So 7 years later, during another incredibly rainy June, I was anxious to see if the bridge was indeed gone, as I headed back to Adams County to complete Marsh Creek. After dropping off the boat at the route 30 bridge, 5 miles west of Gettysburg, I drove to the Pumping Station Road bridge to begin the bicycle shuttle. Lo and behold, there was the covered bridge, looking very sound and spiffy with fresh paint.
I walked across the bridge to a little park-like area and commenced studying a large plaque. I discovered the bridge, built in 1852, is named Sachs Bridge and has been called the ‘most historic bridge in Pennsylvania.’ It was crossed by both Union and Confederate troops in 1863. The bridge is preserved by the National Park Service as part of Gettysburg National Historical Park. It is one of only 3 covered bridges left in Adams County and only 200 left in the state. In 1930 there were 900 covered bridges in Pennsylvania, the most in any state. Then I read where the bridge had washed downstream on June 18th, 1996. Ah-ha! I thought so! It was rebuilt by the NPS in ‘96 and ‘97.
The run from route 30 to historic Sachs Bridge makes a nice 6-mile trip when you can find it with enough water. The first half of the run is mostly in the woods, good old bottomland hardwoods, getting rare this day and age. There’ll be some braids and strainers but the run is flat enough to make them easy to handle. Easy with one small exception - a scrapey little rapid bounces you through 20 or so yards of rock just above the Knoxlyn Road bridge. The second part of this run is less woods and more pasture. It remains pretty with farms being the only development save for a little campground below route 116.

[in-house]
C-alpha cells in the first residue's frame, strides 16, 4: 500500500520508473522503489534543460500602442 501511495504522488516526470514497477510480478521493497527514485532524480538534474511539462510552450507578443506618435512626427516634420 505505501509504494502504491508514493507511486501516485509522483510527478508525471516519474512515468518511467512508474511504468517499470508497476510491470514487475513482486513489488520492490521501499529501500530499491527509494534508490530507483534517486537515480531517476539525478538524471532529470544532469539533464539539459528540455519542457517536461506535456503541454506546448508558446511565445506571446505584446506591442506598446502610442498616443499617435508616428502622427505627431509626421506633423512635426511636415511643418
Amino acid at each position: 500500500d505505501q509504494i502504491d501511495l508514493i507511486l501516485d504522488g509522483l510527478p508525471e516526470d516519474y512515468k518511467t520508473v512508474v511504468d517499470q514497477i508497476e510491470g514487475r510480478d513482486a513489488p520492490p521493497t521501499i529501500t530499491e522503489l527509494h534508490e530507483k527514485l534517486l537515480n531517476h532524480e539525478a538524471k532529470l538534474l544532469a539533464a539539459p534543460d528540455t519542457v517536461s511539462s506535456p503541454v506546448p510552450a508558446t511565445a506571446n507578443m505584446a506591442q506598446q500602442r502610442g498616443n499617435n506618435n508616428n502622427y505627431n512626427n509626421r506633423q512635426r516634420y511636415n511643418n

So here we have a nice little creek with something for both white and flat water paddlers not far from Harrisburg. But how to catch it up? You really have to be a weather watcher for this one. There are no close online gauges. I’m not sure if weather history would bear this out, but it seems that the Gettysburg area gets hit with more than its share of thunderstorms. But these storms can be so fickle, dumping 3 inches here and only a trace there. Twice I’ve raced down to Marsh Creek only to return not having taken the boat off the car. (And believe me, I hate to take a boat for a ride.) However, twice it has worked the other way, where we made the trip with questionable precipitation only to have a cloud burst save us. The first time we launched on the whitewater section with Marsh at a sub-minimal level, very boney. Halfway through the run, two of us sat in an eddy just below the crux chute, waiting for another member of our party who was waiting out a drenching downpour under the new route 15 bridge. As we pondered why a whitewater boater doesn’t want to get wet, we watched a rock in front of us steadily submerge in the rising water until it was completely out of sight. By the time the rain subsided and our buddy paddled out from under his cover to join us, the creek had gone from barely boatable to bank full in 15 minutes! Now that’s fast run off!
Copyright © 2004 Pat Reilly. All rights reserved.